Design a microservice domain model


This content is an excerpt from the eBook, .NET Microservices Architecture for Containerized .NET Applications, available on .NET Docs or as a free downloadable PDF that can be read offline.

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Define one rich domain model for each business microservice or Bounded Context.

Your goal is to create a single cohesive domain model for each business microservice or Bounded Context (BC). Keep in mind, however, that a BC or business microservice could sometimes be composed of several physical services that share a single domain model. The domain model must capture the rules, behavior, business language, and constraints of the single Bounded Context or business microservice that it represents.

The Domain Entity pattern

Entities represent domain objects and are primarily defined by their identity, continuity, and persistence over time, and not only by the attributes that comprise them. As Eric Evans says, "an object primarily defined by its identity is called an Entity." Entities are very important in the domain model, since they are the base for a model. Therefore, you should identify and design them carefully.

An entity's identity can cross multiple microservices or Bounded Contexts.

The same identity (that is, the same Id value, although perhaps not the same domain entity) can be modeled across multiple Bounded Contexts or microservices. However, that does not imply that the same entity, with the same attributes and logic would be implemented in multiple Bounded Contexts. Instead, entities in each Bounded Context limit their attributes and behaviors to those required in that Bounded Context's domain.

For instance, the buyer entity might have most of a person's attributes that are defined in the user entity in the profile or identity microservice, including the identity. But the buyer entity in the ordering microservice might have fewer attributes, because only certain buyer data is related to the order process. The context of each microservice or Bounded Context impacts its domain model.

Domain entities must implement behavior in addition to implementing data attributes.

A domain entity in DDD must implement the domain logic or behavior related to the entity data (the object accessed in memory). For example, as part of an order entity class you must have business logic and operations implemented as methods for tasks such as adding an order item, data validation, and total calculation. The entity's methods take care of the invariants and rules of the entity instead of having those rules spread across the application layer.

Figure 7-8 shows a domain entity that implements not only data attributes but operations or methods with related domain logic.

Diagram showing a Domain Entity's pattern.

Figure 7-8. Example of a domain entity design implementing data plus behavior

A domain model entity implements behaviors through methods, that is, it's not an "anemic" model. Of course, sometimes you can have entities that do not implement any logic as part of the entity class. This can happen in child entities within an aggregate if the child entity does not have any special logic because most of the logic is defined in the aggregate root. If you have a complex microservice that has logic implemented in the service classes instead of in the domain entities, you could be falling into the anemic domain model, explained in the following section.

Rich domain model versus anemic domain model

In his post AnemicDomainModel, Martin Fowler describes an anemic domain model this way:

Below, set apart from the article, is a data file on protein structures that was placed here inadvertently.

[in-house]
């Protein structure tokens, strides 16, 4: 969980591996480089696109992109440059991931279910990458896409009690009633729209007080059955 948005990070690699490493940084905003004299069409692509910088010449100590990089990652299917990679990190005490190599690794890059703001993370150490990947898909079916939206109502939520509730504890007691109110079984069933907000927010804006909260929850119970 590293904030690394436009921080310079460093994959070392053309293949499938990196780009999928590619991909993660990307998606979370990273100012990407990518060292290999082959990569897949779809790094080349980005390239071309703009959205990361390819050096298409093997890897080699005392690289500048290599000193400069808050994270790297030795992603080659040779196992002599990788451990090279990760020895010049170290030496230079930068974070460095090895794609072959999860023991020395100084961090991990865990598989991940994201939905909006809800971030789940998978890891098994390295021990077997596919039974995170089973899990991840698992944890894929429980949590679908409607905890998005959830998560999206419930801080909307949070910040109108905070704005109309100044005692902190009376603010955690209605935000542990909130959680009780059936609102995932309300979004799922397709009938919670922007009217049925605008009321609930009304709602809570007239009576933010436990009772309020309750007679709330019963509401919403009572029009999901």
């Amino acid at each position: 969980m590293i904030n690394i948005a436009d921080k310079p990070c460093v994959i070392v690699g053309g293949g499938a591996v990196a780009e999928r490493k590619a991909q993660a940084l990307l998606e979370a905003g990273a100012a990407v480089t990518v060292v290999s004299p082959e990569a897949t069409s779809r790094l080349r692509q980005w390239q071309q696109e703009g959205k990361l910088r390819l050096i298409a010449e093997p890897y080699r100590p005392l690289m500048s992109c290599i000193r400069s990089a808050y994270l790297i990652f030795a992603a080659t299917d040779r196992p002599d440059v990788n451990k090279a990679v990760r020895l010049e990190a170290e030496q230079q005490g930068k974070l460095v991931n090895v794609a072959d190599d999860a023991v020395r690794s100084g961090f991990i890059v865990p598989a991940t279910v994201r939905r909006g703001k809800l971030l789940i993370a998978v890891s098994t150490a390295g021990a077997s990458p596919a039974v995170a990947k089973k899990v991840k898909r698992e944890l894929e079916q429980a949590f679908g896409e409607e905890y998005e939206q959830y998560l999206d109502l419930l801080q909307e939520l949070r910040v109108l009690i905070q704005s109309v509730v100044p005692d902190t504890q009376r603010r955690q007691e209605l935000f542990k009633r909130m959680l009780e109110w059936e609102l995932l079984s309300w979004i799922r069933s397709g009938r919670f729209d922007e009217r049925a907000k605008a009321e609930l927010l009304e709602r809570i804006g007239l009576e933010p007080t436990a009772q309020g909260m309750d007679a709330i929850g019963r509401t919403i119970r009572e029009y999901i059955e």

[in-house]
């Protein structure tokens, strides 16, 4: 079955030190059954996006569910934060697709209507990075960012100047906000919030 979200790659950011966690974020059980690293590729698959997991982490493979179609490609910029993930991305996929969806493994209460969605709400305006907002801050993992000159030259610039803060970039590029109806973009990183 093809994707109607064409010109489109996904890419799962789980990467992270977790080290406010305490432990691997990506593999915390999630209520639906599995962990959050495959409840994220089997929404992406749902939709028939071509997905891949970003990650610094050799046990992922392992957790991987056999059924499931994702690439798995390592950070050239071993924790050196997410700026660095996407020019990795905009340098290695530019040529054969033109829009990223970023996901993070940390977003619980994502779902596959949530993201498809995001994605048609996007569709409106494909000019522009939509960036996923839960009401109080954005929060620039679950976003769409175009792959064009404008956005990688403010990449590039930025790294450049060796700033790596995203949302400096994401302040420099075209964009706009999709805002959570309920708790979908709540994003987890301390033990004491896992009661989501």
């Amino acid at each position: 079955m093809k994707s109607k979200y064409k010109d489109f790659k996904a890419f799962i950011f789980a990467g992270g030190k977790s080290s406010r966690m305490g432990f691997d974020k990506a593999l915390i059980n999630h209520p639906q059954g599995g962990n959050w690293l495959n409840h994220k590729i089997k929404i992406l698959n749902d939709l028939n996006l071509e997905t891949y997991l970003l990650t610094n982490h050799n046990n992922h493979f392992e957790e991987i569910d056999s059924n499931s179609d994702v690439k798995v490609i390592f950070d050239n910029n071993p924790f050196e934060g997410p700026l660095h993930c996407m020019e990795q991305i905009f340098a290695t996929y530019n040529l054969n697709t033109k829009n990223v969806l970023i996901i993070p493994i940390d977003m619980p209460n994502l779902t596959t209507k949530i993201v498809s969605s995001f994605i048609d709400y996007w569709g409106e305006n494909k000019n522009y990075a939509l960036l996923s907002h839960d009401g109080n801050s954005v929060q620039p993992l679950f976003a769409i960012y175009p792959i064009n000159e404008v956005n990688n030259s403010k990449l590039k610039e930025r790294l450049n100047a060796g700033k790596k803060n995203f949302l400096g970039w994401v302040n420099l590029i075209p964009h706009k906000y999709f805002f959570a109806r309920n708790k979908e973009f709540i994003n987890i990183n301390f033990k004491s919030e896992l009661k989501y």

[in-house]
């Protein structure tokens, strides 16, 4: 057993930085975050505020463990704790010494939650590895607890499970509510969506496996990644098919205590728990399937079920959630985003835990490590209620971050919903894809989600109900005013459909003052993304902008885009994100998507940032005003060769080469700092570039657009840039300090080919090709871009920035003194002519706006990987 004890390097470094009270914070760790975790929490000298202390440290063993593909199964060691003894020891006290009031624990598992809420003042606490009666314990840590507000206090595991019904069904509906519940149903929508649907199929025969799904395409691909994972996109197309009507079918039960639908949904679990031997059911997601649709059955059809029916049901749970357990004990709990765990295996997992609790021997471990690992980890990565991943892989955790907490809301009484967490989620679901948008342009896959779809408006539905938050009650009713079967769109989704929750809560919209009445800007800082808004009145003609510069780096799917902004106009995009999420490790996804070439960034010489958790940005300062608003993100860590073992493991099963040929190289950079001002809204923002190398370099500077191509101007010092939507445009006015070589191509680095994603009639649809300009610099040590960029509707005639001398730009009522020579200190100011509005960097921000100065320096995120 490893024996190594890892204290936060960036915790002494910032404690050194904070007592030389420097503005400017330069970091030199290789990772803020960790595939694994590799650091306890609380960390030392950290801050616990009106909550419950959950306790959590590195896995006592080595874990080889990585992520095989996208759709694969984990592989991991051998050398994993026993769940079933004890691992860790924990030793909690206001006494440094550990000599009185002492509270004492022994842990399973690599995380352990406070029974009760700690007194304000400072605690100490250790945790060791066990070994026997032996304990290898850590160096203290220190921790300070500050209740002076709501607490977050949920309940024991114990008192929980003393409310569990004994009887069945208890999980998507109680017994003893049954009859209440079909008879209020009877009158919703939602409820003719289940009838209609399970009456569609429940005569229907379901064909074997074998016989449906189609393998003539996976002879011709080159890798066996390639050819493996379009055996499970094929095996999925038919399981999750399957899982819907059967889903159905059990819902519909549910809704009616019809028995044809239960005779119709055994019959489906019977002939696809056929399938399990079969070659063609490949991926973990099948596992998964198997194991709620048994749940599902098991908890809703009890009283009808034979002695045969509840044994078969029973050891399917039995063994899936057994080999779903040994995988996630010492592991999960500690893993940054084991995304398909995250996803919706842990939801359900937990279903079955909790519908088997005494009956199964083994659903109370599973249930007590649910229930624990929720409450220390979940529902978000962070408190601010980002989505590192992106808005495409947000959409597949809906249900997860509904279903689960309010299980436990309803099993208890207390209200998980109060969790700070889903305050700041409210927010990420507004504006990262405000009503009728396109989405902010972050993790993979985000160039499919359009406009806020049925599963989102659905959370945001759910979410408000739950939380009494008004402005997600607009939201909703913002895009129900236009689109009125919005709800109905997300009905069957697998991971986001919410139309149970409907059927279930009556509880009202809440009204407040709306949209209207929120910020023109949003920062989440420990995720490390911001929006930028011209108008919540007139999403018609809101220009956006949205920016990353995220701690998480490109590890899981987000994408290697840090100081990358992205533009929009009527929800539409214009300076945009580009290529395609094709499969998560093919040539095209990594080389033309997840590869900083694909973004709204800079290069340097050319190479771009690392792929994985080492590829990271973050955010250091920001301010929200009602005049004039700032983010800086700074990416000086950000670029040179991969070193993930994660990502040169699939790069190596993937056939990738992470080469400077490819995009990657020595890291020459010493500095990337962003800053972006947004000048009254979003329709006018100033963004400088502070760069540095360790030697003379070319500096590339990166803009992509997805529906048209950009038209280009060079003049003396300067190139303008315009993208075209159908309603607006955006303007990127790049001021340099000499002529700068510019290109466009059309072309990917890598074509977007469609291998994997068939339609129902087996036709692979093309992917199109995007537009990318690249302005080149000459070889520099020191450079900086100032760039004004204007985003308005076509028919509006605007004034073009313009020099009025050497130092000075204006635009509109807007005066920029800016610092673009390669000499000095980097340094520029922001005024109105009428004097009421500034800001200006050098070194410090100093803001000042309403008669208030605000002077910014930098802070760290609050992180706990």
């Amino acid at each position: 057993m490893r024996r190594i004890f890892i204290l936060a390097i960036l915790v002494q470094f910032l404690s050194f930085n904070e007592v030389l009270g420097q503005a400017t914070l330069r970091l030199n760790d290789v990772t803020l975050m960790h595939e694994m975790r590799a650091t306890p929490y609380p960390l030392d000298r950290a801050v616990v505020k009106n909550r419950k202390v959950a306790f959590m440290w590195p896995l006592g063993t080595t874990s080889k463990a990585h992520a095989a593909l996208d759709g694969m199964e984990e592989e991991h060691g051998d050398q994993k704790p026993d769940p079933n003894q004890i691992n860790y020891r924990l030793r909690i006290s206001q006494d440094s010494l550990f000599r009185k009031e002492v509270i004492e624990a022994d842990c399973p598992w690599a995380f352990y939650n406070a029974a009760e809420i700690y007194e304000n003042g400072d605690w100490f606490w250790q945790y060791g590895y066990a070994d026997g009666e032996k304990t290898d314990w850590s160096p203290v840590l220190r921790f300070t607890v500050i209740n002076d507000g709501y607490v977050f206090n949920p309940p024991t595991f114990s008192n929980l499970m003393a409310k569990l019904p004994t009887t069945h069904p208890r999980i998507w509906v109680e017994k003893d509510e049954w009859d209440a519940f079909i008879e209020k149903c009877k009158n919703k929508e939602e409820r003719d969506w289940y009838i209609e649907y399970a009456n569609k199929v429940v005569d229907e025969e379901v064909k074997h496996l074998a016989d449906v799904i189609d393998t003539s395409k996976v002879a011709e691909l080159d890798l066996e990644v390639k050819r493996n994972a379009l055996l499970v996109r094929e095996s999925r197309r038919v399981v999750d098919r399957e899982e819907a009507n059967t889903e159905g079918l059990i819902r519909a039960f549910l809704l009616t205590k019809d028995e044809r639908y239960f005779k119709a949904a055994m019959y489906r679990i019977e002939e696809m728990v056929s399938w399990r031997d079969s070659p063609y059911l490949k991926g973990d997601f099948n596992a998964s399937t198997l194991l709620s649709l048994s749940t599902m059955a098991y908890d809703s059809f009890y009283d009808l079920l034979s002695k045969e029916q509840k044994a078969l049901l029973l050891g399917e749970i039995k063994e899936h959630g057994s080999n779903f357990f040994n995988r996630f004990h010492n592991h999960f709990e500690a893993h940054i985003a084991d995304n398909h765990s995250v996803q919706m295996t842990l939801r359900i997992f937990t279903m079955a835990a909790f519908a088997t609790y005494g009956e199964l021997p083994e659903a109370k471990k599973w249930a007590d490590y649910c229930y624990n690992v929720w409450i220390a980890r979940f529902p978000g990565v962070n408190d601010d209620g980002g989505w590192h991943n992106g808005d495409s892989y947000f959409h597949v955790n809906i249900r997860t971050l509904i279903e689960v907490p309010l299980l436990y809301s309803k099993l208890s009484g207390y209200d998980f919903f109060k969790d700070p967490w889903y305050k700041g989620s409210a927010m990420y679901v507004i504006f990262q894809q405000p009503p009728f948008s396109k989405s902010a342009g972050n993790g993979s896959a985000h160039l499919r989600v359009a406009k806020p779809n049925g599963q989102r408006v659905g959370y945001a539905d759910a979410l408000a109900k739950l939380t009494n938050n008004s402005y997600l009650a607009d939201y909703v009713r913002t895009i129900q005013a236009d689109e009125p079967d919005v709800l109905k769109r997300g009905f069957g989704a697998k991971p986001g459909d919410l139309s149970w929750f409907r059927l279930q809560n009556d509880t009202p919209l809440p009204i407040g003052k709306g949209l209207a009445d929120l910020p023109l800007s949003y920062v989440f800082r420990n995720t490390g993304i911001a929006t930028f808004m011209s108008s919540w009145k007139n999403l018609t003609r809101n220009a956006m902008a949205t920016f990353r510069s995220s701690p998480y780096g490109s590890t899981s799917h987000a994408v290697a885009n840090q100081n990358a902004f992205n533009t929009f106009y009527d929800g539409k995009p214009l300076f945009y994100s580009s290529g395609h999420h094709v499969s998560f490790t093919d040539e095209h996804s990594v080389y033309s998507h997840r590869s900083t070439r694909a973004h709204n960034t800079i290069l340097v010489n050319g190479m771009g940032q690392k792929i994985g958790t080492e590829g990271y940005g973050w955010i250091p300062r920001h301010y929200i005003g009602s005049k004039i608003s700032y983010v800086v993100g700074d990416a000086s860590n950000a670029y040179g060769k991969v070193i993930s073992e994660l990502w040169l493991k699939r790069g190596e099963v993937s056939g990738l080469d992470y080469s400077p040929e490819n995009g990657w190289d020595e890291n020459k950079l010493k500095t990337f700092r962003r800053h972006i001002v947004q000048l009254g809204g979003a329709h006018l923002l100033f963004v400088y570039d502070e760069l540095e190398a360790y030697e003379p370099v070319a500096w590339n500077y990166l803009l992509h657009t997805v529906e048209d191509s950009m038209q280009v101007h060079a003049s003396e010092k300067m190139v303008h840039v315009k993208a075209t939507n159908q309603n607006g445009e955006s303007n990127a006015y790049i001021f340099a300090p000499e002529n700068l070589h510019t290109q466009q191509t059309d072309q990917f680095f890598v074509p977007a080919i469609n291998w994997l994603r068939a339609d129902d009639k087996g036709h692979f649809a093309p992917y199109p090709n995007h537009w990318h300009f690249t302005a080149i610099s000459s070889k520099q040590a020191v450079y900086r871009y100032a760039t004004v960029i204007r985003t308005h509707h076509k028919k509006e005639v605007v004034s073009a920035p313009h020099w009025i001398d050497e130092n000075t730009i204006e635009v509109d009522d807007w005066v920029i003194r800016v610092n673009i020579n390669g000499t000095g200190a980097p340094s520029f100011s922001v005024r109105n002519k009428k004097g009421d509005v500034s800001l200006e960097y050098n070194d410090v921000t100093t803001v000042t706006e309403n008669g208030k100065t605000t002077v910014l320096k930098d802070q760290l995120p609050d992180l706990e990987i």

The basic symptom of an Anemic Domain Model is that at first blush it looks like the real thing. There are objects, many named after the nouns in the domain space, and these objects are connected with the rich relationships and structure that true domain models have. The catch comes when you look at the behavior, and you realize that there is hardly any behavior on these objects, making them little more than bags of getters and setters.

Of course, when you use an anemic domain model, those data models will be used from a set of service objects (traditionally named the business layer) which capture all the domain or business logic. The business layer sits on top of the data model and uses the data model just as data.

The anemic domain model is just a procedural style design. Anemic entity objects are not real objects because they lack behavior (methods). They only hold data properties and thus it is not object-oriented design. By putting all the behavior out into service objects (the business layer), you essentially end up with spaghetti code or transaction scripts, and therefore you lose the advantages that a domain model provides.

Regardless, if your microservice or Bounded Context is very simple (a CRUD service), the anemic domain model in the form of entity objects with just data properties might be good enough, and it might not be worth implementing more complex DDD patterns. In that case, it will be simply a persistence model, because you have intentionally created an entity with only data for CRUD purposes.

That is why microservices architectures are perfect for a multi-architectural approach depending on each Bounded Context. For instance, in eShopOnContainers, the ordering microservice implements DDD patterns, but the catalog microservice, which is a simple CRUD service, does not.

Some people say that the anemic domain model is an anti-pattern. It really depends on what you are implementing. If the microservice you are creating is simple enough (for example, a CRUD service), following the anemic domain model it is not an anti-pattern. However, if you need to tackle the complexity of a microservice's domain that has a lot of ever-changing business rules, the anemic domain model might be an anti-pattern for that microservice or Bounded Context. In that case, designing it as a rich model with entities containing data plus behavior as well as implementing additional DDD patterns (aggregates, value objects, etc.) might have huge benefits for the long-term success of such a microservice.